Summer is quickly winding down. As it comes to an end, the one thing on many people’s minds is going back to school. For me this doesn’t just mean going back to classes in college, but also going back to substituting for public schools, and going back to teach at the Saturday School at the local masjid. ( I want to be an Islamic school teacher, just in case anyone’s wondering why I love schools so much) 🙂
I’m 100% sure that one of my friends in particular will be very happy to read that this year, Insha’Allah, I will be going back to teach at Saturday School. (She knows who she is) The kids are ages 6-9 (1-3 grades). This is actually a relativley new Islamic weekend school in our community and is a branch of the local masjid.
I’ve taught at the masjid’s Sunday School for the past 3 years as a 1st grade teacher. I took off last year, but I really began to miss the whole Sunday School experience.
I realize that Weekend Schools at the masjid have MANY problems, but like one of my friends told me: you can’t just leave and expect to come back to perfect bliss. You have to work really hard as a teacher to improve anything you don’t like about the school.
One thing that is very true is that the students NEED to have teachers who can relate…in short they need teachers who were also born and raised in America and went to public schools. While teachers from abroad do put in a noble effort in doing their best, it can be a much more fruitful year if the teacher has a good understanding of where the kids are coming from.
One of the things I really loved about Sunday/Saturday schools was lesson planning! 🙂 Although this doesn’t sound like the funnest thing to do in your free time, it’s actually very engaging. It opens up the creative side of you (especially if you’re teaching younger kids who can barely read or write). You learn a lot about the students and their learning styles and how to tweak your teaching methods to encompass their differences.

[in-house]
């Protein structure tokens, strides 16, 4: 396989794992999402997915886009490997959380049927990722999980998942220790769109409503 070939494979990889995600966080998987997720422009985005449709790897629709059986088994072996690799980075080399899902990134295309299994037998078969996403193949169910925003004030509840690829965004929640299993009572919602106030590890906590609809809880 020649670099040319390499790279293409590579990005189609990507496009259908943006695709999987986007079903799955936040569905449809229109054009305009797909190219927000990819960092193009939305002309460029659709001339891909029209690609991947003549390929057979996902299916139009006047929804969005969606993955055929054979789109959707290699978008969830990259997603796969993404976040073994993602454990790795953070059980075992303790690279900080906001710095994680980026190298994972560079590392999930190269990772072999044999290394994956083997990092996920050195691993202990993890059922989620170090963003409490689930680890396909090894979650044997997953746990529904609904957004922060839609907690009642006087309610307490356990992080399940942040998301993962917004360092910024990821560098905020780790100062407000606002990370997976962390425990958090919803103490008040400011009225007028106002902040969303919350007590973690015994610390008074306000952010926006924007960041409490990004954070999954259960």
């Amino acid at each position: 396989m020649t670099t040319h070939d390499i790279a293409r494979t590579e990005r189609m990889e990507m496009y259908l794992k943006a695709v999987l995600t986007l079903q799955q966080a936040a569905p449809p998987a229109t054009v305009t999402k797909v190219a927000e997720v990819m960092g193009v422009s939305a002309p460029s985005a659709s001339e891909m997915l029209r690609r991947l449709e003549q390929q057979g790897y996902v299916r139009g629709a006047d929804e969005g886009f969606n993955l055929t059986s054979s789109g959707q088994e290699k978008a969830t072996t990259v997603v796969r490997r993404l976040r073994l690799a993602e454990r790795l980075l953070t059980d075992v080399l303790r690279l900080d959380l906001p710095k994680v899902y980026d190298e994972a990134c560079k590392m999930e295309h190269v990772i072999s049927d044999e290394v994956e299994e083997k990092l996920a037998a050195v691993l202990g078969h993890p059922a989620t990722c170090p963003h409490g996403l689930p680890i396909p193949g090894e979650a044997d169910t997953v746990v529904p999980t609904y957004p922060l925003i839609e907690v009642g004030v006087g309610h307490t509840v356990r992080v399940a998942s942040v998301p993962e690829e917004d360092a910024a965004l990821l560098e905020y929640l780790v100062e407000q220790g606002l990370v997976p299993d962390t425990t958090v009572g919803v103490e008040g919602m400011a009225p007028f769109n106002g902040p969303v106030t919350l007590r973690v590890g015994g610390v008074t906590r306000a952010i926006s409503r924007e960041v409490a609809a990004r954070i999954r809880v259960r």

I’ve always tried to make my classroom at weekend school as close to public school as posssible (in terms of procedures). We have morning work, homework folders, awards, treasure chests, newsletters, and the list goes on. I feel that the kids take you much more serious if you actually have a set schedule and know what you’re doing.
One thing I found annoying was how there is a lack of resources for Islamic weekend school teachers. One must realize that you’re only with the kids for 3 hours (actual teaching time is probably 2 hours) and only once a week. Absences are very common and homework is usually taken lightly. Many parents are not too serious about weekend school and treat it more like a daycare. However, I would also like to say that there are many parents who love getting involved with their child’s Islamic education and well being. They are always involved with the teachers and usually the ones who choose to volunteer. I love the Islamic textbooks that have come out, but they really aren’t well suited for the weekend school style. I usually would make my own worksheets on the computer and just teach with those. I always wanted to post them online, so that if any other teachers were struggling with coming up with lesson plans, they could take ideas from something I have. Rest assured that Insha’Allah I plan on putting up my lesson plans and worksheets on this blog. I hope they help out Insha’Allah. 🙂
Insha’Allah I get my class curriculum next week! I can’t wait to see what becomes of this year and will keep posting about my experiences as a Saturday school teacher for 2008-2009. 🙂